Practice English Speaking&Listening with: Character introduction Freeze effect (Snatch style) - Premiere Pro tutorial

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Hello filmmakers! Welcome to Storysium.

Today, we're going to create this awesome character introduction effect... Adobe Premiere Pro.

This one is inspired by the character introduction effect that was used in the film Snatch...

...directed by Guy Ritchie.

He used this effect very effectively to introduce the characters in this film.

And, in case you're wondering, why this tutorial looks a little familiar...

...that's because I made a similar tutorial back in 2019.

That video had more than 1 million views...

...but sadly I had to take it down related to the name change of my channel.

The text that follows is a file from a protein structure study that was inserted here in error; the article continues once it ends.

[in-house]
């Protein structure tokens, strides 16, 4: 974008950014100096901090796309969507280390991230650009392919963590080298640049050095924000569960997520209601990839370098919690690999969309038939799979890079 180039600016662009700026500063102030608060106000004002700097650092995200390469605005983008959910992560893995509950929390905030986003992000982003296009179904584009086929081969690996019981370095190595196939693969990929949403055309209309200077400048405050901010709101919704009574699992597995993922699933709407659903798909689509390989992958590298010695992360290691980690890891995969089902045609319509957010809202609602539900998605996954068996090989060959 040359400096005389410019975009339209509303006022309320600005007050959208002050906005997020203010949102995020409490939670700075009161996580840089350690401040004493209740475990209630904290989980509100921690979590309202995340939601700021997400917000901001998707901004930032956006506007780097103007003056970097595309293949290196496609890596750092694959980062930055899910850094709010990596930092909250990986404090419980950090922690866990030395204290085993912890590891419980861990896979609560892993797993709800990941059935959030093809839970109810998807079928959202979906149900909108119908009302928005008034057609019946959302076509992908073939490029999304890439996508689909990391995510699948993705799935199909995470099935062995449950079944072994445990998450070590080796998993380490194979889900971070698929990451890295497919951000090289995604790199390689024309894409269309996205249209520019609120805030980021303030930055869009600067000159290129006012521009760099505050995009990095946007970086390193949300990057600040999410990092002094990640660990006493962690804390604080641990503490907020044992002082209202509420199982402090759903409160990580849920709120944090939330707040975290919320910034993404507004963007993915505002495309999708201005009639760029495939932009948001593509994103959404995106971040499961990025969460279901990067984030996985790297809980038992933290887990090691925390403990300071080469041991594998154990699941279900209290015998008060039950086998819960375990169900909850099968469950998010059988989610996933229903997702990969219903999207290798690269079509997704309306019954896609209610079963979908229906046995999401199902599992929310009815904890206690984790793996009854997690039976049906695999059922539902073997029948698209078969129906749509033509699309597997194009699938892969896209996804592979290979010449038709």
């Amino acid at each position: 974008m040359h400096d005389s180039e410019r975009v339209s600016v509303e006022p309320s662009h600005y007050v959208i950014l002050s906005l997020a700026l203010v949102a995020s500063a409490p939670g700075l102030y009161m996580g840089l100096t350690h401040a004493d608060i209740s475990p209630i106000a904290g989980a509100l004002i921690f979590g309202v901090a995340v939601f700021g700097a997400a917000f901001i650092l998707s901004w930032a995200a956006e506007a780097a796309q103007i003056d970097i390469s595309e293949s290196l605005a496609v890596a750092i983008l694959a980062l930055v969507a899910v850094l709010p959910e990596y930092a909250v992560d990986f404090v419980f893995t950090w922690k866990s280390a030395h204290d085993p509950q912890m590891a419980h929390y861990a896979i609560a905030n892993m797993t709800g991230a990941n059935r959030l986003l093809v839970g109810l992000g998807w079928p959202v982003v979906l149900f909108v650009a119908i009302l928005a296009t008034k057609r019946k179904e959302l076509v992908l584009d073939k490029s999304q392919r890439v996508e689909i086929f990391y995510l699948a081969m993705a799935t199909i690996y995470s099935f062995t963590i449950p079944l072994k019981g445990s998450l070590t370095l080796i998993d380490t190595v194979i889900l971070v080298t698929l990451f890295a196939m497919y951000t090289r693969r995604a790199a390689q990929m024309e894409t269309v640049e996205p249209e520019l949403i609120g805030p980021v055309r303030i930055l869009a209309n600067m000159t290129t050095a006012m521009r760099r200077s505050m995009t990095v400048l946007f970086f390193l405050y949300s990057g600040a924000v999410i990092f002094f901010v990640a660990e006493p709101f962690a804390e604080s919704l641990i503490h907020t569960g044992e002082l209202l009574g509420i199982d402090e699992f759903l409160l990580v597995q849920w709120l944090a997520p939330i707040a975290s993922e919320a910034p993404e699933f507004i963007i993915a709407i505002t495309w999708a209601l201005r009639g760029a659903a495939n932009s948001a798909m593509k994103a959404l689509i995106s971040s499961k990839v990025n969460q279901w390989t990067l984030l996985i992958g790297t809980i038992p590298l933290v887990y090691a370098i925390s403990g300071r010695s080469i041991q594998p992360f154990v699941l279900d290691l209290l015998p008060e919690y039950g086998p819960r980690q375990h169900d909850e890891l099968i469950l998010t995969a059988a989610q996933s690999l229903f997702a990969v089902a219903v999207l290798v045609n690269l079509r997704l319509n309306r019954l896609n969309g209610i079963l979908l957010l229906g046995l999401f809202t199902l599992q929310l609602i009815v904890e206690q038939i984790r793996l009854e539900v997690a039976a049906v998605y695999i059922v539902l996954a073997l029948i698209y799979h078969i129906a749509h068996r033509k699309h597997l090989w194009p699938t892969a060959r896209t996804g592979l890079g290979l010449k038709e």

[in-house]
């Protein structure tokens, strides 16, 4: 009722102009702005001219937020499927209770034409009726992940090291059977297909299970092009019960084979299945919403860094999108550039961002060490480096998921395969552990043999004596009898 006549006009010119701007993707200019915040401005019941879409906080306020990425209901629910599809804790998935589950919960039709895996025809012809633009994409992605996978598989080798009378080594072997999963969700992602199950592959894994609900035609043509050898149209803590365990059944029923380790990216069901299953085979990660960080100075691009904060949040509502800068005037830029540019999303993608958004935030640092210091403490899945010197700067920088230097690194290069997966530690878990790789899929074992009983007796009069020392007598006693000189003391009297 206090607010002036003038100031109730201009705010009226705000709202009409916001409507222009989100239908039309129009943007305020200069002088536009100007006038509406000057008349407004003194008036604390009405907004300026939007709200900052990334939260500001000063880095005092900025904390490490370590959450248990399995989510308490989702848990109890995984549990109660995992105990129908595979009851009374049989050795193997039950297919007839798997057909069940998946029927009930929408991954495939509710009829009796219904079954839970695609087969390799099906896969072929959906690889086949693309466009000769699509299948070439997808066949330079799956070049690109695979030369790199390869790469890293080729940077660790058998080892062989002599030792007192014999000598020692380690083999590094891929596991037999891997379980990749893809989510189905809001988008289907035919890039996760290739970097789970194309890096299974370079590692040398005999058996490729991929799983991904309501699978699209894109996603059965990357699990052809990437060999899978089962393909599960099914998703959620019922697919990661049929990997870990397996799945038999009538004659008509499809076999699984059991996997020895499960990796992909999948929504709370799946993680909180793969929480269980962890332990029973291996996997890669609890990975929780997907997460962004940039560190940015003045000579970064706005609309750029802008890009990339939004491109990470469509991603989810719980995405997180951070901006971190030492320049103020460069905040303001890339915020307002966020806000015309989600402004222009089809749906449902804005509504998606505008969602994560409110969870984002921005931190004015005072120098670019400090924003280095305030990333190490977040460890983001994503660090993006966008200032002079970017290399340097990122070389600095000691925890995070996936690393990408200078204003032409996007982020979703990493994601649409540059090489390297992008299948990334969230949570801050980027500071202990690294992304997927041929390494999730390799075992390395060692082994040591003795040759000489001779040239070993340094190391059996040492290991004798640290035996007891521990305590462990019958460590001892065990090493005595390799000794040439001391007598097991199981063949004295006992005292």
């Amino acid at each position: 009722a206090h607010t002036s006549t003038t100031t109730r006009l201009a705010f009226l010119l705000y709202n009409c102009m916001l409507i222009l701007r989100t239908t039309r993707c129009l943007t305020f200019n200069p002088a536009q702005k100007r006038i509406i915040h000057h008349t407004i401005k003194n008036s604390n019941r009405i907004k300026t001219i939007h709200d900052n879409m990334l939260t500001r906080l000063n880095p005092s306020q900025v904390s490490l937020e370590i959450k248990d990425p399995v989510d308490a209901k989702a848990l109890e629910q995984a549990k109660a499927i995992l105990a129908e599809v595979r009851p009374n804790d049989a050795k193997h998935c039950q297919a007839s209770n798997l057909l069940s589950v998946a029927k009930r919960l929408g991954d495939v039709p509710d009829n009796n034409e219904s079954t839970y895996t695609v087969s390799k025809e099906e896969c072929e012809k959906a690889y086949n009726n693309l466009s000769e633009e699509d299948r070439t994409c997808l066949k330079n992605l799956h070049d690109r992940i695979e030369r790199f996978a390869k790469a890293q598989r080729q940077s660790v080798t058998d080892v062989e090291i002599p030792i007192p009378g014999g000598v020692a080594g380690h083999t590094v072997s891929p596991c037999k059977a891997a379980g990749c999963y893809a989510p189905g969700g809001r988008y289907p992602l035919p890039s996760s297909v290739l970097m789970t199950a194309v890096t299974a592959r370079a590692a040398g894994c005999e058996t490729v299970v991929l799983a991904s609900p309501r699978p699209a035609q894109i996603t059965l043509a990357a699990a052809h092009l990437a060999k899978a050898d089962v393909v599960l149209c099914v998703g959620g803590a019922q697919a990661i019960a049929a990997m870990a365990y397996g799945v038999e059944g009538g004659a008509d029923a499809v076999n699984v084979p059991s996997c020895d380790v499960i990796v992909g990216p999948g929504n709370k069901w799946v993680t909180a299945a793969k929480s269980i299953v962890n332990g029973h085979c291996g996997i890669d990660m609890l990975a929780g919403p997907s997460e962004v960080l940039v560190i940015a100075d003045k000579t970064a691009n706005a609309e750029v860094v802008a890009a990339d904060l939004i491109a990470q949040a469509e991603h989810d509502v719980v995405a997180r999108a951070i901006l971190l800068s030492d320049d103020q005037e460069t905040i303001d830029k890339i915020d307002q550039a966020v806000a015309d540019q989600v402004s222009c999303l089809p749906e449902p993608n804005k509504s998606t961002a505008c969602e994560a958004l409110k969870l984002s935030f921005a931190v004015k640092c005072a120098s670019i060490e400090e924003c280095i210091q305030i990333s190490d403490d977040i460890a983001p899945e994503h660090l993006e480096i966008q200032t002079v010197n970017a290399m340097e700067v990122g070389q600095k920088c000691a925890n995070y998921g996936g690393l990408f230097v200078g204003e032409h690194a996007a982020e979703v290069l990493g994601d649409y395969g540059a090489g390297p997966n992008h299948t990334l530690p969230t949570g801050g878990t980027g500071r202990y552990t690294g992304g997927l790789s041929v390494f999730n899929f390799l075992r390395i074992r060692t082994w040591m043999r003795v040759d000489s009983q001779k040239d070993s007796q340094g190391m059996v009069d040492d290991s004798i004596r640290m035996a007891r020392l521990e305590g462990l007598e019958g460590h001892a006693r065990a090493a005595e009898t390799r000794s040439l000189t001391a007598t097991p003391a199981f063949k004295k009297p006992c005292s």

But, because that tutorial was so popular I had to make a new, improved, version!

So, I hope you'll also enjoy this one.

Inside Premiere, I've already got the clip on the timeline that we're going to use for this tutorial.

First I'm going to scrub through the timeline and find the point that we want to freeze.

I think that this one will do.

Now we can cut the track at this point.

And, to do this, I'm going to switch to the Razor Tool, by hitting the C key...

...and then cut the track at the point of the playhead.

And, after that, I can switch back to the selection tool by hitting the V key.

I also want to freeze motion at this point of the timeline.

So I'm going to right click on the cut off part and then select "Add Frame Hold".

And this option will freeze the rest of the video at the current frame.

Next I will duplicate the second part... holding the ALT key combined with the left mouse button...

...and then drag the video one track up.